Wageningen, a town in the Dutch province of Gelderland (1958 pop. ca. 20,000; ca. 200 Mennonites; 2006 pop. 34,348), the seat of the Dutch Agricultural University (later Wageningen University), also the seat of a Mennonite congregation. In 1892 C. Honigh began to work toward the founding of a congregation, soon assisted by B. D. van der Laag (d. 1901), and P. Hoekstra. It was not until 10 February 1895 that a meeting of some 30 Mennonites living at Wageningen and surrounding villages decided to appoint a committee to arrange the founding. The result was the founding of an association for the promotion of the interests of Mennonites in Wageningen and surroundings in early February 1896. In 1905 this association was converted into a Mennonite congregation.
On Good Friday of 1896 ten persons were baptized at Wageningen, followed by a communion service, both led by B. Cuperus, a retired Mennonite pastor of Zutphen who had conducted a worship service at Wageningen on 9 October 1895. Henceforth he preached there regularly and gave catechetical instruction, and by his liberal financial contributions made it possible for the small young congregation to build a meetinghouse, dedicated by Cuperus on Ascension Day, 24 May 1901. Cuperus served until 1903, resigning because of bad health; he was followed by S. D. A. Wartena of Zutphen. On 22 November 1908, A. J. van Loghum Slaterus preached his entrance sermon as Wageningen's first regular minister. He served until 1917, followed by F. W. W. Braak 1918-1920, P. G. van Slogteren 1922-1926, M. van der Vegte Jr. 1927-1940, and B. Dufour 1940- .
During World War II the meetinghouse was completely destroyed on 10 May 1940. A new church could not be acquired before 1951, planned by architect W. Gerretsen and Cramer, and dedicated 29 April 1951 by Pastor Dufour.
In the 1950s, church activities were a ladies' circle and Sunday school for children.
In December 1732 the Fonds voor Buitenlandsche Nooden (Dutch Relief Fund for Foreign Needs) settled fifteen Mennonite refugee families from Lithuania in the neighborhood of Wageningen, forming a hamlet then called Mennonietenbuurt. This settlement failed; some of these colonists had moved to Walcheren by 1736, where another group of Lithuanian refugees had settled. By 1738 the colony was dissolved and the houses were sold. A detailed account on this colonization was published by A. van Gulik in Doopsgezinde Bijdragen of 1905 and 1906 under the title "De mislukte kolonizatie te Wageningen."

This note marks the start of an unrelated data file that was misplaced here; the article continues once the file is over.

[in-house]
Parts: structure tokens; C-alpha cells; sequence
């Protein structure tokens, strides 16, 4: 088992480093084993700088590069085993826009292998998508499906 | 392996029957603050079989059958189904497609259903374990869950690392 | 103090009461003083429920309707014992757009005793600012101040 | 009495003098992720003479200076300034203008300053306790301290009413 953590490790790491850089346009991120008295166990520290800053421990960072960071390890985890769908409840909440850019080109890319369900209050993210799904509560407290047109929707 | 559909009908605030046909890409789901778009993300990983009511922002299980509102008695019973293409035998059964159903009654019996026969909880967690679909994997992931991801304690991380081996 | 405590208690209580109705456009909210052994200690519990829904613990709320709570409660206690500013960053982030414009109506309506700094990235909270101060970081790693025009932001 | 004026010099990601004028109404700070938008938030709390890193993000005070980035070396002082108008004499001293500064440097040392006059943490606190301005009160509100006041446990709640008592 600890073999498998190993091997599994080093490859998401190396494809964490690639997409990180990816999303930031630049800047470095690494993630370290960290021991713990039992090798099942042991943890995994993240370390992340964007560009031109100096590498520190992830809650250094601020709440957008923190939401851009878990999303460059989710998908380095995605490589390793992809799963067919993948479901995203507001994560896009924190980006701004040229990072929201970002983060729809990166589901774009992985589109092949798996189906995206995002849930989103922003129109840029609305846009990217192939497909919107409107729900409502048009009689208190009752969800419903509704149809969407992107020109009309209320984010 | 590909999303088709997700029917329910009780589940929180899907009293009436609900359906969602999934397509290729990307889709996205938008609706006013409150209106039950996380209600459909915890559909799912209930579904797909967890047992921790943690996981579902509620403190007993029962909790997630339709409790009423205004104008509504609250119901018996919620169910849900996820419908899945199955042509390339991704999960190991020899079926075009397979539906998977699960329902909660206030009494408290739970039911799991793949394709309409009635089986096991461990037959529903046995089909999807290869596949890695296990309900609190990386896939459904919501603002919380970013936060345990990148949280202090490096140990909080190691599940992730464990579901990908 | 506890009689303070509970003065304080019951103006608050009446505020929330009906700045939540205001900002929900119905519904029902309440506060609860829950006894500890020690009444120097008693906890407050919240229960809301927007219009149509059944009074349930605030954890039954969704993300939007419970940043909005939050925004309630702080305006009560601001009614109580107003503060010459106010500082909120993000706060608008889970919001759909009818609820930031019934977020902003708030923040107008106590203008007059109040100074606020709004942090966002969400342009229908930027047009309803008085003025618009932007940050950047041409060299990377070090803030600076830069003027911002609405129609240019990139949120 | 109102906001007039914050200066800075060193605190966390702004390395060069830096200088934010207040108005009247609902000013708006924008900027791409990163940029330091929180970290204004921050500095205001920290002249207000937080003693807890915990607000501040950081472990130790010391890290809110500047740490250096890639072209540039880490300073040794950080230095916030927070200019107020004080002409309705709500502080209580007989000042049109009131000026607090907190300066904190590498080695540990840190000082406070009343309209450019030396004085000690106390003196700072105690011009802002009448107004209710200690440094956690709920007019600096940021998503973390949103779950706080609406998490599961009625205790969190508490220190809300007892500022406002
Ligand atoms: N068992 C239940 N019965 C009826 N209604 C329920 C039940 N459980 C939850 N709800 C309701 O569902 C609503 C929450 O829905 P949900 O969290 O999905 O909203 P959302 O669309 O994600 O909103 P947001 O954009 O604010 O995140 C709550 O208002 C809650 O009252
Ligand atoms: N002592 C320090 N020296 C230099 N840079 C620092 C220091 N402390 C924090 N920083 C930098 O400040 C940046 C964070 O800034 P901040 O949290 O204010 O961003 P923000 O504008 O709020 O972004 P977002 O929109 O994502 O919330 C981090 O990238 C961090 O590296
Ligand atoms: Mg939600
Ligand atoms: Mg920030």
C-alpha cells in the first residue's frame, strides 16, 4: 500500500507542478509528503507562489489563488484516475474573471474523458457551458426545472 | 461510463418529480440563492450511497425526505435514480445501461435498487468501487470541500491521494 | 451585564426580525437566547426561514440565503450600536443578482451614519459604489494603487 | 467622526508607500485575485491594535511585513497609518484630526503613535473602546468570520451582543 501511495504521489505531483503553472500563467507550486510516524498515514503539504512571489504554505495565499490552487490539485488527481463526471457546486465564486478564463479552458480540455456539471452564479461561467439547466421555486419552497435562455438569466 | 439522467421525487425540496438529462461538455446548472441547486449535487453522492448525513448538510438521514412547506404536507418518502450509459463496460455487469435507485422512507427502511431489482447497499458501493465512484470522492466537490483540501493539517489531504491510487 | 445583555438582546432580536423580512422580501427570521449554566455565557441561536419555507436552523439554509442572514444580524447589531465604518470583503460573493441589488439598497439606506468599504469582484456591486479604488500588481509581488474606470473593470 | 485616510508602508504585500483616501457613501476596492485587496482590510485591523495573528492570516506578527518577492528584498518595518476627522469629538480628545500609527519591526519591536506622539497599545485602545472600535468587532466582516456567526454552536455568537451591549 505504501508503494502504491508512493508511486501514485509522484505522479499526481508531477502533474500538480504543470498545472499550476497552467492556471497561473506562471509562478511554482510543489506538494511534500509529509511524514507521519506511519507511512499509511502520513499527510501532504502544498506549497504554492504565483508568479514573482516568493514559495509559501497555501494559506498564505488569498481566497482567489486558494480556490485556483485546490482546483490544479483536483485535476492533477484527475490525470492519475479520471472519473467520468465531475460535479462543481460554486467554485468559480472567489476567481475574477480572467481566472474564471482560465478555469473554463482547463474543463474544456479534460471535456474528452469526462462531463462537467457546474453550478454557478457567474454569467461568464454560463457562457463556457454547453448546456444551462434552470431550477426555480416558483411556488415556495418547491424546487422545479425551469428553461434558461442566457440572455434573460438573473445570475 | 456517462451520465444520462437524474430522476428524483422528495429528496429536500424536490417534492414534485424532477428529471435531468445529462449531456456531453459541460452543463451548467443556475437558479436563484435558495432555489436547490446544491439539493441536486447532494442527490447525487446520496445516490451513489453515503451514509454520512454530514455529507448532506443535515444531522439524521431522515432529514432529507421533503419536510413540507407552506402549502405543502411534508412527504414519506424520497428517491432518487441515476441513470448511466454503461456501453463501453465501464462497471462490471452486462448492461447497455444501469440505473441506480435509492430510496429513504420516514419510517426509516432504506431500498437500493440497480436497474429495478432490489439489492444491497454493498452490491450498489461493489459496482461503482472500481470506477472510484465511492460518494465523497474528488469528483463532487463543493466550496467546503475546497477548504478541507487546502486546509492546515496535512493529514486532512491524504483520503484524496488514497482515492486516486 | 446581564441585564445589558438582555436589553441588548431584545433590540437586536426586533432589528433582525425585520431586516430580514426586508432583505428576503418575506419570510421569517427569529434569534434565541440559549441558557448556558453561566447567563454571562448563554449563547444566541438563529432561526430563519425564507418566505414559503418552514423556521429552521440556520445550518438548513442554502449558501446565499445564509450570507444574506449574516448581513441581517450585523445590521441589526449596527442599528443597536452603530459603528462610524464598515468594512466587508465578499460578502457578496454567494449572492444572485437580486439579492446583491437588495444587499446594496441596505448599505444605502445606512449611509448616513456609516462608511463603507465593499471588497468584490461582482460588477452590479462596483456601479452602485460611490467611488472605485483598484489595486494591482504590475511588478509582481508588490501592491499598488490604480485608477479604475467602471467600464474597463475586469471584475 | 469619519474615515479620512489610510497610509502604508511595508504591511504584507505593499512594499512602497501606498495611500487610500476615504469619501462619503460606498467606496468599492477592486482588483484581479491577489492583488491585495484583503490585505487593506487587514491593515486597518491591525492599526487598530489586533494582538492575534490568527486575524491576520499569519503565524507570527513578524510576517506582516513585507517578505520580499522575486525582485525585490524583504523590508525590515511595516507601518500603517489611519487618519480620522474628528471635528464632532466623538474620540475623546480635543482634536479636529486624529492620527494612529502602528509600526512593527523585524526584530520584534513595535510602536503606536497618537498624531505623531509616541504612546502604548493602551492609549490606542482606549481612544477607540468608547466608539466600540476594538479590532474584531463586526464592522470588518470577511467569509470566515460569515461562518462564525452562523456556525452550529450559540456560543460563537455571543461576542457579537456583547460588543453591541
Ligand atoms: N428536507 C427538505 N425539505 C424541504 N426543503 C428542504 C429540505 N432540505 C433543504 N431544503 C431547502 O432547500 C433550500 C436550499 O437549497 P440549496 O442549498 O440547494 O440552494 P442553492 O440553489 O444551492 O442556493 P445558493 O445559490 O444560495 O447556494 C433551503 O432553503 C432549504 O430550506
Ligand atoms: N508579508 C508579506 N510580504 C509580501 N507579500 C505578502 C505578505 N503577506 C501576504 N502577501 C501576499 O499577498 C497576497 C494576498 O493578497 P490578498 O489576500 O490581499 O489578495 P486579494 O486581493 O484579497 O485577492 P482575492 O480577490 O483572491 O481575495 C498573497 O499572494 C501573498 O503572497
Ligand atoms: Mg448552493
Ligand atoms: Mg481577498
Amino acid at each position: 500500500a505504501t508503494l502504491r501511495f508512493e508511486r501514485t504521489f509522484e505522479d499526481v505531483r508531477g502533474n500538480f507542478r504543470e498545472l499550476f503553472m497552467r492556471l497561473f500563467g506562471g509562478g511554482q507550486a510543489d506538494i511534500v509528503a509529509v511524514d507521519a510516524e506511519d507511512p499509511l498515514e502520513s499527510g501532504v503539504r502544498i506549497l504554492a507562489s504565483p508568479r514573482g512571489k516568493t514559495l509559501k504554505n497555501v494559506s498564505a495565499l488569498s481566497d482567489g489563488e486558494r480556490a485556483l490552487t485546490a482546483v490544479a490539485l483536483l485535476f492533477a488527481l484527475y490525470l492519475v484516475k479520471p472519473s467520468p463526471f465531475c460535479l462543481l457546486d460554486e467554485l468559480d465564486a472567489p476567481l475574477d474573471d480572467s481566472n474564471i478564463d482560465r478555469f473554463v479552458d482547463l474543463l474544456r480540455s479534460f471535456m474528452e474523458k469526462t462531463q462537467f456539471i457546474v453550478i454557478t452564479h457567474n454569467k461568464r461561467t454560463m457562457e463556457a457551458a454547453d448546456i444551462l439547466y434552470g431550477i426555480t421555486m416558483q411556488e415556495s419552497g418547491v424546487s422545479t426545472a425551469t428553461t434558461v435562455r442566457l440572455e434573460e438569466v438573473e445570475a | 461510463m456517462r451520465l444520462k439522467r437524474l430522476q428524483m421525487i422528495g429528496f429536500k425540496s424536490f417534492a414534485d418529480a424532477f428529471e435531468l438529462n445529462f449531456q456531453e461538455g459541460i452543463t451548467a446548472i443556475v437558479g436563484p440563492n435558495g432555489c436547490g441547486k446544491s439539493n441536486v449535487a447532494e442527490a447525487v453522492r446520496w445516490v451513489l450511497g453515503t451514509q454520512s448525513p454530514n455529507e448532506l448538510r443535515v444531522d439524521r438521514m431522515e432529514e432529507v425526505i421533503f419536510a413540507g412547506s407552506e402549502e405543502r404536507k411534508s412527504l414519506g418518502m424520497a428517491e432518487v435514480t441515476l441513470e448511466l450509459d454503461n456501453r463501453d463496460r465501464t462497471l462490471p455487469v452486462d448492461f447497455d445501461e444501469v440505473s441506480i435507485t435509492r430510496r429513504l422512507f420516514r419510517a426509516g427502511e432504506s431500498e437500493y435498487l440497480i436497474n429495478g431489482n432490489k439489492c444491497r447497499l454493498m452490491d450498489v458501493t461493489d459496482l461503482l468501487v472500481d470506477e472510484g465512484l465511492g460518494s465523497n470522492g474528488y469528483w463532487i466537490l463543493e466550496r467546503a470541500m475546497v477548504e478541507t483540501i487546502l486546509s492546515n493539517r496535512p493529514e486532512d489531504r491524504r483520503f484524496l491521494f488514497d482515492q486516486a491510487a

Doopsgezinde Bijdragen (1895): 183; (1896): 209; (1900): 230; (1901): 215; (1905): 112-68; (1906): 93-115; (1909): 186; (1942): 45; (1952): 46-50.
Hoekstra, P. "Hoe de gemeente Wageningen e.o. tot stand kwam." Doopsgezind Jaarboekje (1927): 55-71.
Reliwiki. "Wageningen, August Faliseweg 22 - Doopsgezinde Kerk." 27 April 2014. Web. 14 October 2014. http://reliwiki.nl/index.php/Wageningen,_August_Faliseweg_22_-_Doopsgezinde_Kerk.
Scheffer, Hoop and Jacob Gijsbert de. Inventaris der Archiefstukken berustende bij de Vereenigde Doopsgezinde Gemeente to Amsterdam, 2 vols. Amsterdam: Uitgegeven en ten geschenke aangeboden door den Kerkeraad dier Gemeente, 1883-1884: v. I, Nos. 1173, 1237, 1921-94.
 Additional Information
Congregation: Doopsgezinde Gemeente Wageningen
Address: August Faliseweg 22, 6703 AS Wageningen, Netherlands
Church website: Doopsgezinde Gemeente Wageningen | Denominational affiliation:
 Doopsgezinde Gemeente Wageningen Membership
|Author(s)||Nanne van der Zijpp|
 Cite This Article
Zijpp, Nanne van der. "Wageningen (Gelderland, Netherlands)." Global Anabaptist Mennonite Encyclopedia Online. 1959. Web. 24 May 2015. http://gameo.org/index.php?title=Wageningen_(Gelderland,_Netherlands)&oldid=126216.
Zijpp, Nanne van der. (1959). Wageningen (Gelderland, Netherlands). Global Anabaptist Mennonite Encyclopedia Online. Retrieved 24 May 2015, from http://gameo.org/index.php?title=Wageningen_(Gelderland,_Netherlands)&oldid=126216.
Herald Press website.
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